House Repossessions At Lowest Levels In 30 Years
Despite the anxieties regarding a slowing market and Brexit implications on the economy, repossessions fell to their lowest levels in thirty years according to recent statistics by UK Finance.
You would need to go back to when Flock of Seagulls haircuts were in fashion to find lower figures than the 4,580 home-owner possessions experienced in 2018.
Whilst 2018 finished with 77,610 home owner mortgages in arrears of 2.5% or more, this represents a 5% decrease on 2017’s figures.
The number of buy-to-let mortgages taken into possession also plummeted by 14% on the previous year, with only 540 taking place in 2018.
Whilst this may read positively, statistics from the Ministry of Justice (MoJ) also highlight that towards the end of 2018, mortgage possession claims had risen by 30% between October and December.
Compared with the final quarter of 2017, repossessions had actually increased by 5% according to the MoJ.
Shaun Church, Director at Private Finance, said: “We may live in turbulent times, but homeownership is remarkably secure, with homeowner possessions at their lowest level in almost 40 years. A sustained period of low interest rates has made repaying a mortgage not only more affordable, but also more predictable. Lenders are also now duty bound to work with any borrowers struggling to repay their loan to put a realistic repayment plan in place.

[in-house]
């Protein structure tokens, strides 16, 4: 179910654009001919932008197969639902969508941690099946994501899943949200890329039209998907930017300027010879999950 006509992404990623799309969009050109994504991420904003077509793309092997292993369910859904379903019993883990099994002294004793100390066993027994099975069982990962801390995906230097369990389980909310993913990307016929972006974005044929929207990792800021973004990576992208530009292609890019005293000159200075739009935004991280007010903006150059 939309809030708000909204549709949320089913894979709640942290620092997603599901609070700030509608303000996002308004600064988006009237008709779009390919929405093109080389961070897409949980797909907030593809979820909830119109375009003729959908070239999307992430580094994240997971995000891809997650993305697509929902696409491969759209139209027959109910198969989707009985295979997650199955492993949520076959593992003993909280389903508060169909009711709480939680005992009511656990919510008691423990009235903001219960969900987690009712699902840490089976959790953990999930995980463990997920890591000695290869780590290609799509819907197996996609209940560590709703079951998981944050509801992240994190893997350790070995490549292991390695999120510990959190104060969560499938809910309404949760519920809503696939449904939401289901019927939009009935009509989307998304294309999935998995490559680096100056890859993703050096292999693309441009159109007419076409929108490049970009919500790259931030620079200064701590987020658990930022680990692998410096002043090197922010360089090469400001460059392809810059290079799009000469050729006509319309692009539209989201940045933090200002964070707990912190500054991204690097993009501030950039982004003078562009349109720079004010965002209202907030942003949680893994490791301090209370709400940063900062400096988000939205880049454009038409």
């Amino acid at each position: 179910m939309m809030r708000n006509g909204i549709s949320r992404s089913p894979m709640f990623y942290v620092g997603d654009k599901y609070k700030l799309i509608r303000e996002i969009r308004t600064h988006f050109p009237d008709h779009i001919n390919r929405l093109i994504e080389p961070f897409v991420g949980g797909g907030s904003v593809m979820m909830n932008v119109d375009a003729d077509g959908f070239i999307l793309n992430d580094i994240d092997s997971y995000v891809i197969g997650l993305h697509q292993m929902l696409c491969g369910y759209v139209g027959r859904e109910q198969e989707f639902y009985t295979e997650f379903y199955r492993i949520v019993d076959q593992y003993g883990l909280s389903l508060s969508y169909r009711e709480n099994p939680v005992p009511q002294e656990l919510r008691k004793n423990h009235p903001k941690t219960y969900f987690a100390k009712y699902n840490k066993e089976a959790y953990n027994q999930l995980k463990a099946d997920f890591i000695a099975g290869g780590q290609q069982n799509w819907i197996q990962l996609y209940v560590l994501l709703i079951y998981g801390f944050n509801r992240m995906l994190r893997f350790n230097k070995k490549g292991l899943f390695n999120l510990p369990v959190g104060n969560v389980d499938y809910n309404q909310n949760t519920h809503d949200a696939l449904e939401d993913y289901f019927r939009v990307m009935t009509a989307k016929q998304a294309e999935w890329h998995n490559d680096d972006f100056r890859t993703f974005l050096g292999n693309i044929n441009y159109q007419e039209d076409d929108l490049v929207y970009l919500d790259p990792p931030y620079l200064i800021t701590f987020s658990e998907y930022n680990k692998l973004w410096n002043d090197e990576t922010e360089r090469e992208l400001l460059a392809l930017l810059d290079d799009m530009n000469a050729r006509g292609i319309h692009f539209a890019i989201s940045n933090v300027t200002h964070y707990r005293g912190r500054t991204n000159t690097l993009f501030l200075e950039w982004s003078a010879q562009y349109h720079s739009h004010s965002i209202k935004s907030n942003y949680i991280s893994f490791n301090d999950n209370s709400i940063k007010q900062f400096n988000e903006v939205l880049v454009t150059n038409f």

“Doomsayers will argue that trouble is brewing for when rates do start to rise again. But lenders have stringent tests in place that ensure borrowers can afford their loan if rates rise by a far higher percentage than is likely. This means that, assuming there are no dramatic changes in their circumstances, borrowers should be able to comfortably accommodate slightly higher repayments when rates to begin to creep up.
“The incredibly low level of arrears and possessions makes the case for wider availability of high loan-to-value (LTV) products. Affordability tests are clearly working, and with a secure system in place, there is no reason why loans of 95% or above should present any danger. Saving for a deposit is one of the biggest financial hurdles many will face, and for some is unsurmountable. Better availability of high LTV mortgages would help to remove this barrier and put buyers’ homeownership prospects on a more equal footing.”
Do these figures suggest that trouble is on the horizon for the property market?